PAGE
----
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UBC Theses and Dissertations

Deriving health utility weights for infants with Respiratory Syncytial Virus (RSV) Roy, Lilla MC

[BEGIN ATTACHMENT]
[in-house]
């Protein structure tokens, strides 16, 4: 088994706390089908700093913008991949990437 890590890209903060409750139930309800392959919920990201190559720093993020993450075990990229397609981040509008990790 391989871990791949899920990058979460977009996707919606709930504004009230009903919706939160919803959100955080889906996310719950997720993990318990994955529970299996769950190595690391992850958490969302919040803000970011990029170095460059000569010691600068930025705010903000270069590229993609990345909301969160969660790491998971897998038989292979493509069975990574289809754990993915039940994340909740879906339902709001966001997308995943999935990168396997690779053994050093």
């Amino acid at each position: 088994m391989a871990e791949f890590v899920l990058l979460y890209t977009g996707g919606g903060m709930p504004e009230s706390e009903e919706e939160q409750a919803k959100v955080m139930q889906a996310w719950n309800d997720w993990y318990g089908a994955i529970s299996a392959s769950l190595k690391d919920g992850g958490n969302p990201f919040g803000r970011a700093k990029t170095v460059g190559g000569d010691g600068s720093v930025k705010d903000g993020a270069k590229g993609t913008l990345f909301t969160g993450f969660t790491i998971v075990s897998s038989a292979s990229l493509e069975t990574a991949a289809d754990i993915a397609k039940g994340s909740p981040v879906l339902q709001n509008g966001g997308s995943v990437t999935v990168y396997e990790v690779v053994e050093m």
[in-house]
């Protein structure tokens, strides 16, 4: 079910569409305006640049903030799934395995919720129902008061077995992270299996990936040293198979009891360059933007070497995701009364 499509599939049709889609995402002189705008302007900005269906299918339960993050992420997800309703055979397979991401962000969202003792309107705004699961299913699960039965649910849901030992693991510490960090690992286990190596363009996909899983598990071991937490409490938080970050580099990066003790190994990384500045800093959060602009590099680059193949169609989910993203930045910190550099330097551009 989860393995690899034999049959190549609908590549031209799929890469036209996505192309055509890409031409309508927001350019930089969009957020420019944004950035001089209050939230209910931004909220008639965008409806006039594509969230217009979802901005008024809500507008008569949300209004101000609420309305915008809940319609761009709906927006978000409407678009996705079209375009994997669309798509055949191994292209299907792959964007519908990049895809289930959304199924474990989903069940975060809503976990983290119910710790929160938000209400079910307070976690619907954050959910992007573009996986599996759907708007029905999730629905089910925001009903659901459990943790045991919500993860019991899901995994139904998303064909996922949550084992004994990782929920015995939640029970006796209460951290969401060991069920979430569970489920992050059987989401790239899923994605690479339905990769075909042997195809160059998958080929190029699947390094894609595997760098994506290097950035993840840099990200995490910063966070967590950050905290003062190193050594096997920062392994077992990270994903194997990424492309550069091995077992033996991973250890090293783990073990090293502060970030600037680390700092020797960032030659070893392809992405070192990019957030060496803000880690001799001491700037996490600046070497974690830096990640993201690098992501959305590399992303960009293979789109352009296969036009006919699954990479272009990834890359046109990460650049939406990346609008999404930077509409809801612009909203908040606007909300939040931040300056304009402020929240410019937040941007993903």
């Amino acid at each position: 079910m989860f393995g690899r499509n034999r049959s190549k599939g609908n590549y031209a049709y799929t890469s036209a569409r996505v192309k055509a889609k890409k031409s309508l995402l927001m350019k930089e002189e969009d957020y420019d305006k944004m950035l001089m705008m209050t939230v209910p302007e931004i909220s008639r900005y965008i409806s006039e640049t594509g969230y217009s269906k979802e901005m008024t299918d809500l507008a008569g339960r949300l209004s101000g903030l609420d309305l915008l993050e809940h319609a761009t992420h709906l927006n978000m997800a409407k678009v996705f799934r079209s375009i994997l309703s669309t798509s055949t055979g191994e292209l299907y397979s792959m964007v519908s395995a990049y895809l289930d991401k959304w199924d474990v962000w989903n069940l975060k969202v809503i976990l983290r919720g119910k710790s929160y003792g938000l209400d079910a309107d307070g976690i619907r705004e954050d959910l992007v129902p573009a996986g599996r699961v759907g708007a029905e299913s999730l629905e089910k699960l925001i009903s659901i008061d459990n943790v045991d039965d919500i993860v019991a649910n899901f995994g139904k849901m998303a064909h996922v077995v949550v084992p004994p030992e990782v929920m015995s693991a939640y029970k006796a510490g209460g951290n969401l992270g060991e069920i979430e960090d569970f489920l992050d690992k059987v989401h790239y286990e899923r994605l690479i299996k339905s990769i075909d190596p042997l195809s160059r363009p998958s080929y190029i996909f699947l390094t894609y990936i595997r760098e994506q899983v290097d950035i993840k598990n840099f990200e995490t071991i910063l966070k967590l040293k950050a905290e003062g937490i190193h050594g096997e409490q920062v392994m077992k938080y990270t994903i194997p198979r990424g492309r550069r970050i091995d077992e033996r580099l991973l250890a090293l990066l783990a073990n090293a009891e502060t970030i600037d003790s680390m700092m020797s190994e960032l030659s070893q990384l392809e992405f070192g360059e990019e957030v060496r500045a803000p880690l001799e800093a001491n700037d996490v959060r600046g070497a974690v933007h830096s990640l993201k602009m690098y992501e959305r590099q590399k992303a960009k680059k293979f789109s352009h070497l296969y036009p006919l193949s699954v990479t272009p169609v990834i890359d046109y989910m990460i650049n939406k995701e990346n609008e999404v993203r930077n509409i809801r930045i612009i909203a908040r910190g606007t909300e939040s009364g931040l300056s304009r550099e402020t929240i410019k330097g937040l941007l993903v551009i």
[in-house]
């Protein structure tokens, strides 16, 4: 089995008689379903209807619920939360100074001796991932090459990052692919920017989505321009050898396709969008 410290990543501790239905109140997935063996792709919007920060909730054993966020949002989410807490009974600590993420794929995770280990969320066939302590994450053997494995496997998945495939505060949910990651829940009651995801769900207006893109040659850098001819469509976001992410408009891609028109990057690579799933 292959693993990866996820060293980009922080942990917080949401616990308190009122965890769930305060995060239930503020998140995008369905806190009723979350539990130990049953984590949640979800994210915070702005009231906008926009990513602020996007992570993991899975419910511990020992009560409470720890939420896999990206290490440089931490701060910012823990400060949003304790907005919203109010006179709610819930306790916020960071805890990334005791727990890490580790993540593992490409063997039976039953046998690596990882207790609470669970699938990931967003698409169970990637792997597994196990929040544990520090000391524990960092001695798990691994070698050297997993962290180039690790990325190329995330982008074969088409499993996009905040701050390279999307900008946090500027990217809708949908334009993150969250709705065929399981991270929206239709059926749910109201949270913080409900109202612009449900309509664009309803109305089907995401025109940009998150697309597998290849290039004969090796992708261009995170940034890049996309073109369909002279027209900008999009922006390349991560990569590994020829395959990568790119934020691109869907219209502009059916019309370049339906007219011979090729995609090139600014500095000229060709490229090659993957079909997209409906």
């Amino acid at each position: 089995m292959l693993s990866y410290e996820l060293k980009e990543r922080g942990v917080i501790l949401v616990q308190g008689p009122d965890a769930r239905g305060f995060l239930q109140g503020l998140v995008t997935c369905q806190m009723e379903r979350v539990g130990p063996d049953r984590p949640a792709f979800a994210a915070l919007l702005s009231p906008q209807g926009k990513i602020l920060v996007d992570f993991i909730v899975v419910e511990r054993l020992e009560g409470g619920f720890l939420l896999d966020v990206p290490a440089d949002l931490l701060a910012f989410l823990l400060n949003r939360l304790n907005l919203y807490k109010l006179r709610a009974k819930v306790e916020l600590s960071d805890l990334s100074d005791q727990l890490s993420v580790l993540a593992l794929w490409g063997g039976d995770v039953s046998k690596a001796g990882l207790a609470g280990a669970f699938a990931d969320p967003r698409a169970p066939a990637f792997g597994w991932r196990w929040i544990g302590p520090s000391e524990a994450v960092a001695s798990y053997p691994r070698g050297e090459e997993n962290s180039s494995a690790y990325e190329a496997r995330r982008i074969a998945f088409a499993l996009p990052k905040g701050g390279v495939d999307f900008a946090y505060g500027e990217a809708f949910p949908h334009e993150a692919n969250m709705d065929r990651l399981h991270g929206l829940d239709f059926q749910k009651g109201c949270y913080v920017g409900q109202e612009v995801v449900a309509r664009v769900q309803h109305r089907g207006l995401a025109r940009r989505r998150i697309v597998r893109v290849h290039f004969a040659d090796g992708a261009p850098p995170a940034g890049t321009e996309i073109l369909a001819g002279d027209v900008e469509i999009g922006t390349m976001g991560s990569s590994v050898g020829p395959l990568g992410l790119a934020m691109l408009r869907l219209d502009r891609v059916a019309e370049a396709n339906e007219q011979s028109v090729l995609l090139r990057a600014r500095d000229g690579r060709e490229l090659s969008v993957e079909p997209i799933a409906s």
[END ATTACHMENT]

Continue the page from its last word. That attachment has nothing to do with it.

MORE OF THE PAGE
Background: RSV infects the majority of infants under one year, and is a leading cause of bronchiolitis-related hospitalization, incurring significant cost on the health care system. Economic evaluation guidelines require the use of quality-adjusted life years (QALYs) – a single measure of health outcome that incorporates both quality of life and length of life; however, there is no established standard for eliciting health utilities in children. Measuring utility in infant RSV presents significant methodological challenges related to proxy response, perspective of the elicitation task, and the temporary nature of the health condition combined with potential long-term outcomes. Objectives: The objectives of this thesis were to: 1) review the methodological literature surrounding infant utility derivation using a proxy respondent and in temporary health states; 2) derive the health utility for different severities of Respiratory Syncytial Virus (RSV) infection; and 3) determine relative preferences of health state attributes for RSV in infants. Methods: Using results from a literature review and qualitative study, time trade-off (TTO) and best-worst scaling (BWS) experiments were constructed reflecting four RSV severity levels, using two perspectives – child and adult. Administered online, respondents randomly received either a questionnaire from either the adult or child perspective, completing both TTO and BWS tasks, allowing elicitation and comparison of both health state utilities and relative preferences for health state attributes from two perspectives Results: Respondents were willing to trade off more time to avoid more severe health states, indicating greater disutility associated with severe RSV, and suggests respondents understood the task. Responses differed between the adult and child perspectives, with disutilities from the child perspective being slightly greater. BWS revealed that respondents most often chose breathing failure as the worst attribute and 0% risk of wheeze as the best from both perspectives. Conclusion: Responses differ between adult and child perspectives. This is the first study known to explore utilities for RSV in infants, and can be utilized for the further utility research and economic evaluation of any current or potential treatment for RSV, or other temporary health states in infants.

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